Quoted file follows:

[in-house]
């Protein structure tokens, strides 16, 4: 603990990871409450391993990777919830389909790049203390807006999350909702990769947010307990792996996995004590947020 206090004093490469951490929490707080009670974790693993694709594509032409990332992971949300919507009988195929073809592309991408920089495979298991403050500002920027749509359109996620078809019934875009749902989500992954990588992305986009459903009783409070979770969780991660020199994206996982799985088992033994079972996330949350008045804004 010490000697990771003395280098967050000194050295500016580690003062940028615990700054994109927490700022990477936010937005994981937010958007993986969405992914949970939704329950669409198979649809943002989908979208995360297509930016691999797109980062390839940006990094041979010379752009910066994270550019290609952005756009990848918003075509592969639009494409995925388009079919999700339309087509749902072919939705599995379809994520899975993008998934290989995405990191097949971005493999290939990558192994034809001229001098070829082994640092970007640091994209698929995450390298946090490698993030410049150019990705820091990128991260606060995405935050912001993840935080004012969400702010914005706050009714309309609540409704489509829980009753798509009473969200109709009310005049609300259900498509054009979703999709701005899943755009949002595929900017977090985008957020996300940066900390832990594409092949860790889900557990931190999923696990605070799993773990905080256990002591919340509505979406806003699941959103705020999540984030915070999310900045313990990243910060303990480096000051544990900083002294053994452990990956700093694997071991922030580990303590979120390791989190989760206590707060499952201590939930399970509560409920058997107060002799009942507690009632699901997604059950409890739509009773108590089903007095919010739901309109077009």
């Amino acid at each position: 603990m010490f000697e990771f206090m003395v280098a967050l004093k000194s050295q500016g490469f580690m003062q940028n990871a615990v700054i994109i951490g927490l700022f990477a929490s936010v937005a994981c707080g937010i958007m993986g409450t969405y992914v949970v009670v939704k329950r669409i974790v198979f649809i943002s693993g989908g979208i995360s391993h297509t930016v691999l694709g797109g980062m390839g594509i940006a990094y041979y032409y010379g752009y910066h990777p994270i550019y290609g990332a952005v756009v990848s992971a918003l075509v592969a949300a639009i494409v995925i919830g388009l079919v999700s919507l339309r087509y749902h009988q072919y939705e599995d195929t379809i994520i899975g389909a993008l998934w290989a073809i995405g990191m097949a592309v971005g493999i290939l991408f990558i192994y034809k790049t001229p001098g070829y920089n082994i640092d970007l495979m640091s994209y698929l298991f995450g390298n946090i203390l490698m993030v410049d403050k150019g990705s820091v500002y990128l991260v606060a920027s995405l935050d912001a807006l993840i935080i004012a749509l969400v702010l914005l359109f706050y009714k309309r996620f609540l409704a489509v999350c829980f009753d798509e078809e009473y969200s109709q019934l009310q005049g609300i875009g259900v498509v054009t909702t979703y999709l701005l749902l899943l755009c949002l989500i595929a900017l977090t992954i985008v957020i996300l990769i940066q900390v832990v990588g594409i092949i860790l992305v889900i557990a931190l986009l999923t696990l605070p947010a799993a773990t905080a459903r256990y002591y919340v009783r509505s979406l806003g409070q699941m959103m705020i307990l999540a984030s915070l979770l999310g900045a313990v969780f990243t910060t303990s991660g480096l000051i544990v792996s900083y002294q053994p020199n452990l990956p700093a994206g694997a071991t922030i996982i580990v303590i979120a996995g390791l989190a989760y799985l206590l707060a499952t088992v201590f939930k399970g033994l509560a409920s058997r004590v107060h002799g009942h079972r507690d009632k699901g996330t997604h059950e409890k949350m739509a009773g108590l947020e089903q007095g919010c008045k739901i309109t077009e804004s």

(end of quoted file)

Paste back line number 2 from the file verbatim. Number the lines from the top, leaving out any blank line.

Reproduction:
């Protein structure tokens, strides 16, 4: 603990990871409450391993990777919830389909790049203390807006999350909702990769947010307990792996996995004590947020 206090004093490469951490929490707080009670974790693993694709594509032409990332992971949300919507009988195929073809592309991408920089495979298991403050500002920027749509359109996620078809019934875009749902989500992954990588992305986009459903009783409070979770969780991660020199994206996982799985088992033994079972996330949350008045804004 010490000697990771003395280098967050000194050295500016580690003062940028615990700054994109927490700022990477936010937005994981937010958007993986969405992914949970939704329950669409198979649809943002989908979208995360297509930016691999797109980062390839940006990094041979010379752009910066994270550019290609952005756009990848918003075509592969639009494409995925388009079919999700339309087509749902072919939705599995379809994520899975993008998934290989995405990191097949971005493999290939990558192994034809001229001098070829082994640092970007640091994209698929995450390298946090490698993030410049150019990705820091990128991260606060995405935050912001993840935080004012969400702010914005706050009714309309609540409704489509829980009753798509009473969200109709009310005049609300259900498509054009979703999709701005899943755009949002595929900017977090985008957020996300940066900390832990594409092949860790889900557990931190999923696990605070799993773990905080256990002591919340509505979406806003699941959103705020999540984030915070999310900045313990990243910060303990480096000051544990900083002294053994452990990956700093694997071991922030580990303590979120390791989190989760206590707060499952201590939930399970509560409920058997107060002799009942507690009632699901997604059950409890739509009773108590089903007095919010739901309109077009």